Londinium was almost deserted by the time that Boudica reached the town, and any Roman left behind was slain and imperial buildings were destroyed. Unspeakable atrocities were also perpetrated on some of the aristocratic women caught in the town, possibly in revenge for the crimes committed against Boudica. After the Britons mutilated their breasts and faces, these unfortunate Roman noblewomen were executed by impalement on spikes. Once the destruction of Londinium was complete and sufficient booty gathered, the horde moved on to sack another smaller town, Verulamium, before it headed down the road now known as Watling Street towards the ultimate confrontation with the Roman army under Paulinus. In her wake, Boudica left a path of destruction that may have included the deaths of as many as 70,000 Romans and Romanised Britons.

The legionaries that Paulinus was forced to leave behind when he made his rapid trek east were returning from the successful invasion of the island of Mona, off the coast of Wales. As a major religious centre of the druids, Mona was perceived as a huge threat to the Romans, for the Celtic priests had long been the supporters of nearly every uprising against imperial rule across Gaul and Britannia. Therefore, when Paulinus became the governor of Britannia in 58 CE, he made it his top priority to crush all resistance on Mona and massacre all of the rebel priests found there. After their major triumph against the druids, the legionaries were highly motivated to eradicate the British insurgents of Boudica.

Boudica as shown in True Stories of Wonderful Deeds: Pictures and Stories for Little Folk

After the devastation of Verulamium, Boudica continued down Watling Street as Paulinus gathered his forces. With only Legion XX, some units from Legion XIV and auxiliaries, as well as the small remnant of Legion IX, Paulinus’ army only numbered about 10,000 soldiers. The governor would have had slightly more men at his disposal, but the commander of Legion II failed to muster his troops and combine with the forces of Paulinus. Boudica, on the other hand, led a horde of hundreds of thousands that may have consisted of as many as 230,000. But Paulinus had two advantages – the training and discipline of his men, and the fact that they were all battle-ready soldiers.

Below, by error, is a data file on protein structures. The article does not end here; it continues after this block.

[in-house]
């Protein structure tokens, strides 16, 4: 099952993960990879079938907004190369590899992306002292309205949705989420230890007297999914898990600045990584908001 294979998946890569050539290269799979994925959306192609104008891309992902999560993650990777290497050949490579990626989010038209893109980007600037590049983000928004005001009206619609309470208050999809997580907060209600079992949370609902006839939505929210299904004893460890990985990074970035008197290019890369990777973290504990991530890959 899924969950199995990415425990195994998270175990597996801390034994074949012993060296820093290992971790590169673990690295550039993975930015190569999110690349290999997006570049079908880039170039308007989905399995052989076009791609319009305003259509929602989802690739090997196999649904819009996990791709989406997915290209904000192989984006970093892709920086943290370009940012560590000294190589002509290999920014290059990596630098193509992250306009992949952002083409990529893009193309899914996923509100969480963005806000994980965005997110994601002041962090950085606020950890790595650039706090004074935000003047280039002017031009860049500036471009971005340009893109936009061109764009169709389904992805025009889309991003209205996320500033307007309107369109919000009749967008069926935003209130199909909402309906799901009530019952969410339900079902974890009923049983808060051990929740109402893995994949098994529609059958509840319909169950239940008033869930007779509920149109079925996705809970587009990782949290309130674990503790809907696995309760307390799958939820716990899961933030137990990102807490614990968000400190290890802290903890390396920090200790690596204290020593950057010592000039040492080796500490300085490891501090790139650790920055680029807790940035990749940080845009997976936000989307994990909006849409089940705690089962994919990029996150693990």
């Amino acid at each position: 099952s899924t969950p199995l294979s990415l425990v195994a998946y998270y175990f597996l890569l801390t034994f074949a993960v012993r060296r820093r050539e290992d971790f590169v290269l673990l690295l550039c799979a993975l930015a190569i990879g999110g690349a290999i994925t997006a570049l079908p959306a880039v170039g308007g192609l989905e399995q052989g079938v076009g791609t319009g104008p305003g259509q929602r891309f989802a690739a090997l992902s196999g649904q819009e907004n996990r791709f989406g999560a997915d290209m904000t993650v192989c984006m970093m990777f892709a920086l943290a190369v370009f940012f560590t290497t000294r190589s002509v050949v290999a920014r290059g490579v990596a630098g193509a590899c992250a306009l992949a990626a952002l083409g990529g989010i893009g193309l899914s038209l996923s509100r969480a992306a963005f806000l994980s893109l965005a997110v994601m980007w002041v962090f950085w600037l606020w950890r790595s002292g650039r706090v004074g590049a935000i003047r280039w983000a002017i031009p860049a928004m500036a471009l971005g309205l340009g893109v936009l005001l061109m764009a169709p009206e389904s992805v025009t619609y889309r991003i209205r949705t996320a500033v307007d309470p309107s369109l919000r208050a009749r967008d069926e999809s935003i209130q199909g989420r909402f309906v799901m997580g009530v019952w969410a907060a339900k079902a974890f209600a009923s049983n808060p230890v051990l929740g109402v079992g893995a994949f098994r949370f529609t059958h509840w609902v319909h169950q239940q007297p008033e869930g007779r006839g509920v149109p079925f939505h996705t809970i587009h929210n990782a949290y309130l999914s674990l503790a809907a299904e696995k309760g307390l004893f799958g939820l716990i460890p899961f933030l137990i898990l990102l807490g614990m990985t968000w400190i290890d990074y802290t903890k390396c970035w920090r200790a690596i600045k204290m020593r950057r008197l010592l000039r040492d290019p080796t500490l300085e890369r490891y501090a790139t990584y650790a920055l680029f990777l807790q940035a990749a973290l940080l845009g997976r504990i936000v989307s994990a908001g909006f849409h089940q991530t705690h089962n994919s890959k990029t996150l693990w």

When Boudica finally reached the Romans in the Midlands, they were most likely positioned near Manduessedum. Paulinus had chosen an ideal location to assemble his men, with a thick forest behind them and slopes protecting their flanks. The legionaries formed the centre of the army with auxiliary units on each side and cavalry contingents on the wings. The warrior bands of Boudica’s massive host gathered before the Roman legions, brandishing their swords and screaming war cries as Boudica rode along the front lines in a chariot with her daughters. As her long hair flowed in the wind, the tall warrior queen raised her powerful voice above the tumult to give a rousing speech that reminded her troops of the cruelty and oppression they were fighting against. On the other side of the field, Paulinus also raised the confidence of his men through very direct words. He emphasised their extensive training, for them to see that their professionalism was a much greater asset than overwhelming numbers. 

When the two forces collided at the battle of Watling Street, the chariots of the Britons wreaked havoc down the Roman lines. However, the large infantries of each army inevitably clashed and the superior equipment and martial skills of the Romans won the day. Furthermore, when the Britons broke and fled from the slaughter caused by the deadly Roman short swords, they were trapped by the semi-circle of carts and could not escape. In the end, everything in the path of the victorious legionaries was slain, including women, children and the pack animals travelling with the Britons.

In defeat, Boudica drank poison, choosing to end her own life rather than fall into the hands of the Romans. Although ultimately unsuccessful at removing the Romans from Britannia, Boudica had her revenge with the deaths of thousands of her imperial oppressors. In fact, so much devastation had occurred that Emperor Nero nearly gave up on the fragile fledgling province, for it was more costly to maintain than financially beneficial. He would have done so if it were not for the courageous efforts of Paulinus. Afterwards, the governor went on to continue the savagery of the Romans, focusing his brutality primarily on the remaining Iceni and Trinovantes until they were sufficiently subdued. Boudica may have achieved the vengeance she sought, but the sad truth is that her people faced even more oppression after her death because of her actions against the empire.

Originally published in All About History 24